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Countrie Matters, by Matthew Wells

This is the story of a man who never did make up his mind.

On the night his father’s ghost told him to avenge his foul murder, young Prince Hamlet thought about it for five minutes, said “Screw this,” and rode off to Wittenberg, where he became a model student. And now it’s thirty years later. Claudius died in bed. Gertrude is in a nunnery. Ophelia is married to Fortinbras. Hamlet is King of Denmark. And because the international situation is so precarious that Denmark needs a matrimonial alliance, Hamlet has reluctantly agreed to marry Fortinbras’ 23-year-old daughter.

Over Ophelia’s dead body.

Pineapple and Other Options, by Jeanmarie Simpson

Drenching rain pummels Nimipuu County as Helen, an idealistic middle-aged American History educator, sits alone in her kitchen recovering from a double mastectomy and looking at a pile of bills and an employment termination letter. What makes more sense than suicide? Newly retired social worker and rookie crisis hotline volunteer, AJ sits alone in the office desperate to save Helen from herself. As Helen slips between the worlds after eating a huge assortment of pills, Elizabeth “Betsy” Pennington greets Helen and takes her on a journey designed to convince her to return and invent a new kind of educational model. Pineapple and Other Options braids the stories of three women into a – literally – constructive theatrical experience.

Louisa May Alcott: The Power of a Woman, by Pamela Sterling

This play was written partially to commemorate the 100th anniversary of the ratification of the 19th amendment to the US Constitution, which gave women the right to vote on August 18, 1920. Louisa May Alcott fought for equal rights for women her entire life, and her struggles to earn a living in a career reserved for men, to be treated with equal respect, to negotiate the challenges of life and work balance, parallel many of the challenges women still encounter today. Alcott was also an inveterate traveler. Her childhood consisted of moving from place to place throughout New England following her father’s Transcendental lectures and communal experiments, while her mother was the parent who ultimately worked to keep a roof over their heads and food on the table. This solo play brings the audience into the “rooms in confusion” of Alcott’s mind, as she prepares to put them in order so she may embark on an important journey.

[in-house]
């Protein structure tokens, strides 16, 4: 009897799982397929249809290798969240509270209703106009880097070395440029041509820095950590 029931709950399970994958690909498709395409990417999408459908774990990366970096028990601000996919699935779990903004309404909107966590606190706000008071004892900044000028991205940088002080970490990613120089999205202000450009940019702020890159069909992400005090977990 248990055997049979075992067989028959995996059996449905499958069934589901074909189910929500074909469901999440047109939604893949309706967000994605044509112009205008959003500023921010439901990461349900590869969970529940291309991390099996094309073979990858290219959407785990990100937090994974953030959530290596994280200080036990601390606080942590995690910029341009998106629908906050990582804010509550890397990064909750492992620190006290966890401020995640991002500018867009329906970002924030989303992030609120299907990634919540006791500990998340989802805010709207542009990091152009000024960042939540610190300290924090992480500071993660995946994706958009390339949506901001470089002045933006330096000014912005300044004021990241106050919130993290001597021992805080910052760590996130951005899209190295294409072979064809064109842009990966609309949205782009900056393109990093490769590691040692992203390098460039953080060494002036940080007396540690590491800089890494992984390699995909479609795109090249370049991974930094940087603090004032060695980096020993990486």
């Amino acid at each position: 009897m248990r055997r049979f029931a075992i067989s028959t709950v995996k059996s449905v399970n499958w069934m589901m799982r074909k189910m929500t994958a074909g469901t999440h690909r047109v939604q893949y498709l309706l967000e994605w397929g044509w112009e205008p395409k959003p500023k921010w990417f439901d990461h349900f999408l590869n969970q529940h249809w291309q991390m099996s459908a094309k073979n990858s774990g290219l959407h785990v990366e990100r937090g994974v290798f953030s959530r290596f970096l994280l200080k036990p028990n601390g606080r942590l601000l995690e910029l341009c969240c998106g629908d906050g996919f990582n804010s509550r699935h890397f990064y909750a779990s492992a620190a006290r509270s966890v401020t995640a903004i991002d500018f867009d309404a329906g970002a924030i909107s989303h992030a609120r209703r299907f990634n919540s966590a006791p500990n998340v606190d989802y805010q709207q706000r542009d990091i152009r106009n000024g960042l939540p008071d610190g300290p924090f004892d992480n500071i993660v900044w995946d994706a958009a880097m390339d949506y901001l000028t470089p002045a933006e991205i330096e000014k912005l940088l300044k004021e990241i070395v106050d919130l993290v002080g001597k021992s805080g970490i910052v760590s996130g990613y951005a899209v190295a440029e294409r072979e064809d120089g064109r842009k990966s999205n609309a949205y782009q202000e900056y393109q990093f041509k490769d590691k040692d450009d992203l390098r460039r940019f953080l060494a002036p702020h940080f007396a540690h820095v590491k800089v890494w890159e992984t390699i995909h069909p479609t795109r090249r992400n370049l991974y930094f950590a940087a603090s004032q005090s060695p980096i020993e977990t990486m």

The Jewish Question, by Jeanmarie Simpson

It’s the day of the biggest political demonstration in Los Angeles history. A million people are marching from Venice to downtown. Grace is putting the finishing touches on the sabbath meal as Rebecca and Ash, a photojournalist and reporter, arrive from the march. Ash is bleeding, Rebecca is exasperated, and Grace is excited to see her niece again. A classic Kitchen Table play, THE JEWISH QUESTION confronts, examines and embraces age-old misunderstandings, stereotypes, and culture. Plus, there’s red wine and homemade bread.